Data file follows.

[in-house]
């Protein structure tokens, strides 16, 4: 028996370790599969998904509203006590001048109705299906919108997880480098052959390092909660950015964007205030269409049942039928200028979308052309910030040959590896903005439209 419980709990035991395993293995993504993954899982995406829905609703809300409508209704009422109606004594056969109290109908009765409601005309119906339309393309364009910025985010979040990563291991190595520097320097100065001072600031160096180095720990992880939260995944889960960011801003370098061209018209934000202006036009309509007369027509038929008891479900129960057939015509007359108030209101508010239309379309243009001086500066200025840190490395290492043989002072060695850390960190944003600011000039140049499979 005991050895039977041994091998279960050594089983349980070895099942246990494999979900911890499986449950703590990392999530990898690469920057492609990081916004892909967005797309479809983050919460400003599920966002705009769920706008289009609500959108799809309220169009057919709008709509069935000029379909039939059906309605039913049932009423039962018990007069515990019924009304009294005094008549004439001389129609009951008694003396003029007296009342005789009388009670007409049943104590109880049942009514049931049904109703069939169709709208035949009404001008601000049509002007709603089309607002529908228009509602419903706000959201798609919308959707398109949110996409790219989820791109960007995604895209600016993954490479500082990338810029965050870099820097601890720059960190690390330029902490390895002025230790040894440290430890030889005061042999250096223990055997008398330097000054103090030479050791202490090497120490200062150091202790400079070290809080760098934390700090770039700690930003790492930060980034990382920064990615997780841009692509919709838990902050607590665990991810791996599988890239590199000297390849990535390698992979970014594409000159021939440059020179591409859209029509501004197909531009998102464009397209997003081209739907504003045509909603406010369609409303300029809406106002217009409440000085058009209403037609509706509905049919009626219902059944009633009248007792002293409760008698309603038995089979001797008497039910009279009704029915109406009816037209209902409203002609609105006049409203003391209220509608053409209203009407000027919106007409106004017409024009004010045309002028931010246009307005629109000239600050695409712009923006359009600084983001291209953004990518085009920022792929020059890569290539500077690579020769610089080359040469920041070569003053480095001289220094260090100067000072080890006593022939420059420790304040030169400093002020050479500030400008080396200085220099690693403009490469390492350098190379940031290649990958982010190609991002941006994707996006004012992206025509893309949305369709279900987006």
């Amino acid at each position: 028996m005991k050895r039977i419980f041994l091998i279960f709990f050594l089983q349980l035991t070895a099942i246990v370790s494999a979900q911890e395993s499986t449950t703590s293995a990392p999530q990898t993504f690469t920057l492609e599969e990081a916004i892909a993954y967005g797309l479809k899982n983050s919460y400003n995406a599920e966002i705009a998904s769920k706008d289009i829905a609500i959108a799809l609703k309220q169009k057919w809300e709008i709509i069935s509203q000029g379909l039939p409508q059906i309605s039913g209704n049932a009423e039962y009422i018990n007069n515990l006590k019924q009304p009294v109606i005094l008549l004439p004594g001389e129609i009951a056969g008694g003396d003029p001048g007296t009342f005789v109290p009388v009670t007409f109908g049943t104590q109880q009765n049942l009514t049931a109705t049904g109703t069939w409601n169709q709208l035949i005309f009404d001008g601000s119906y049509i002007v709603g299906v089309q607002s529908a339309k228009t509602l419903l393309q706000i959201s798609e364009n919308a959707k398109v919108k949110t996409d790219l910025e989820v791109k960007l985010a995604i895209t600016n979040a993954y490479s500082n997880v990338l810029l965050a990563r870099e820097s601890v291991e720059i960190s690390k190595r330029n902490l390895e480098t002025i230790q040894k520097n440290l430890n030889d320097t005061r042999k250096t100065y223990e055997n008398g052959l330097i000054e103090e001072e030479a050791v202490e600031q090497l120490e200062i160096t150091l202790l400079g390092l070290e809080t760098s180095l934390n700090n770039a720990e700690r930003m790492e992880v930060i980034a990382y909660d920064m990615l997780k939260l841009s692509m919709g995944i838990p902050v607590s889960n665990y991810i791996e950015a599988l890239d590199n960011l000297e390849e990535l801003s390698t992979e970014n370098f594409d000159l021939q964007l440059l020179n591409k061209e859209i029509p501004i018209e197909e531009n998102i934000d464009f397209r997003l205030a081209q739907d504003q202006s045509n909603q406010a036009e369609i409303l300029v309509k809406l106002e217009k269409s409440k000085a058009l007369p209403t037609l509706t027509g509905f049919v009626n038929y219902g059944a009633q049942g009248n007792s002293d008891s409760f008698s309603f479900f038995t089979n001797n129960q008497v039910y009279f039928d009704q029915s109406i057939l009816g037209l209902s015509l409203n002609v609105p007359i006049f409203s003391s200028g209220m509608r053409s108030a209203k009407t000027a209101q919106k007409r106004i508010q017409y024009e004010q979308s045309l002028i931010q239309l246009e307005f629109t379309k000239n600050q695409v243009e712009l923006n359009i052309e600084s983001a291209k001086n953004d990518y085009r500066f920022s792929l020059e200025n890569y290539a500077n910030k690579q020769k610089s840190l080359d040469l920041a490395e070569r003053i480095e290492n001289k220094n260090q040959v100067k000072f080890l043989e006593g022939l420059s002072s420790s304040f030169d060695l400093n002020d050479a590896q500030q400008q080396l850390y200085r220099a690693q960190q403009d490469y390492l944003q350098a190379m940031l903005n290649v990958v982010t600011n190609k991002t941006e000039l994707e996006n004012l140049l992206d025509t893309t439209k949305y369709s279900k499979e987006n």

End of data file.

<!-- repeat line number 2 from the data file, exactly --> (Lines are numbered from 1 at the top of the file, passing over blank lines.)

């Protein structure tokens, strides 16, 4: 028996370790599969998904509203006590001048109705299906919108997880480098052959390092909660950015964007205030269409049942039928200028979308052309910030040959590896903005439209 419980709990035991395993293995993504993954899982995406829905609703809300409508209704009422109606004594056969109290109908009765409601005309119906339309393309364009910025985010979040990563291991190595520097320097100065001072600031160096180095720990992880939260995944889960960011801003370098061209018209934000202006036009309509007369027509038929008891479900129960057939015509007359108030209101508010239309379309243009001086500066200025840190490395290492043989002072060695850390960190944003600011000039140049499979 005991050895039977041994091998279960050594089983349980070895099942246990494999979900911890499986449950703590990392999530990898690469920057492609990081916004892909967005797309479809983050919460400003599920966002705009769920706008289009609500959108799809309220169009057919709008709509069935000029379909039939059906309605039913049932009423039962018990007069515990019924009304009294005094008549004439001389129609009951008694003396003029007296009342005789009388009670007409049943104590109880049942009514049931049904109703069939169709709208035949009404001008601000049509002007709603089309607002529908228009509602419903706000959201798609919308959707398109949110996409790219989820791109960007995604895209600016993954490479500082990338810029965050870099820097601890720059960190690390330029902490390895002025230790040894440290430890030889005061042999250096223990055997008398330097000054103090030479050791202490090497120490200062150091202790400079070290809080760098934390700090770039700690930003790492930060980034990382920064990615997780841009692509919709838990902050607590665990991810791996599988890239590199000297390849990535390698992979970014594409000159021939440059020179591409859209029509501004197909531009998102464009397209997003081209739907504003045509909603406010369609409303300029809406106002217009409440000085058009209403037609509706509905049919009626219902059944009633009248007792002293409760008698309603038995089979001797008497039910009279009704029915109406009816037209209902409203002609609105006049409203003391209220509608053409209203009407000027919106007409106004017409024009004010045309002028931010246009307005629109000239600050695409712009923006359009600084983001291209953004990518085009920022792929020059890569290539500077690579020769610089080359040469920041070569003053480095001289220094260090100067000072080890006593022939420059420790304040030169400093002020050479500030400008080396200085220099690693403009490469390492350098190379940031290649990958982010190609991002941006994707996006004012992206025509893309949305369709279900987006």